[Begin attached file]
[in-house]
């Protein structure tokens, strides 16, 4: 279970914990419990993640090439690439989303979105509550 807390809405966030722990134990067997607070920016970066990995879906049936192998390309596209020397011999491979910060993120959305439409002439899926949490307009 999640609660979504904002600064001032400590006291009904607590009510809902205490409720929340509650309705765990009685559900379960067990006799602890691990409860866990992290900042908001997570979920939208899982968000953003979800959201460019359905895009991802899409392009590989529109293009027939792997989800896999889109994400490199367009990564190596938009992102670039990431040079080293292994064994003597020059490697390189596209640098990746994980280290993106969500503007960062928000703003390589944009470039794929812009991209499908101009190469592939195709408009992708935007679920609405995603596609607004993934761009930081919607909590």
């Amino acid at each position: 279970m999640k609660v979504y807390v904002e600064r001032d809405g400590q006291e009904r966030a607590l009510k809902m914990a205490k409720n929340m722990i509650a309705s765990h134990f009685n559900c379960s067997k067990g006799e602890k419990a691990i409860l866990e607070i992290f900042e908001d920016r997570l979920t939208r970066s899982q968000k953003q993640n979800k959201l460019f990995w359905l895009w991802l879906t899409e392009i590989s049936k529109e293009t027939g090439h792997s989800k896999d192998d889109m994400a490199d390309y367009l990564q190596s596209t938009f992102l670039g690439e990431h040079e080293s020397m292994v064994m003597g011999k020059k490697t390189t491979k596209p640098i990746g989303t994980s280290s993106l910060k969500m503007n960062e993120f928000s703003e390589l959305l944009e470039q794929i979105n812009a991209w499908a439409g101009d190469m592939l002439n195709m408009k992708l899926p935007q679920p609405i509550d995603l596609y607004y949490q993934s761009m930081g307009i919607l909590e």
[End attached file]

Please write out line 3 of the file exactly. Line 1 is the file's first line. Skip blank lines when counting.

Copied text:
């Amino acid at each position: 279970m999640k609660v979504y807390v904002e600064r001032d809405g400590q006291e009904r966030a607590l009510k809902m914990a205490k409720n929340m722990i509650a309705s765990h134990f009685n559900c379960s067997k067990g006799e602890k419990a691990i409860l866990e607070i992290f900042e908001d920016r997570l979920t939208r970066s899982q968000k953003q993640n979800k959201l460019f990995w359905l895009w991802l879906t899409e392009i590989s049936k529109e293009t027939g090439h792997s989800k896999d192998d889109m994400a490199d390309y367009l990564q190596s596209t938009f992102l670039g690439e990431h040079e080293s020397m292994v064994m003597g011999k020059k490697t390189t491979k596209p640098i990746g989303t994980s280290s993106l910060k969500m503007n960062e993120f928000s703003e390589l959305l944009e470039q794929i979105n812009a991209w499908a439409g101009d190469m592939l002439n195709m408009k992708l899926p935007q679920p609405i509550d995603l596609y607004y949490q993934s761009m930081g307009i919607l909590e």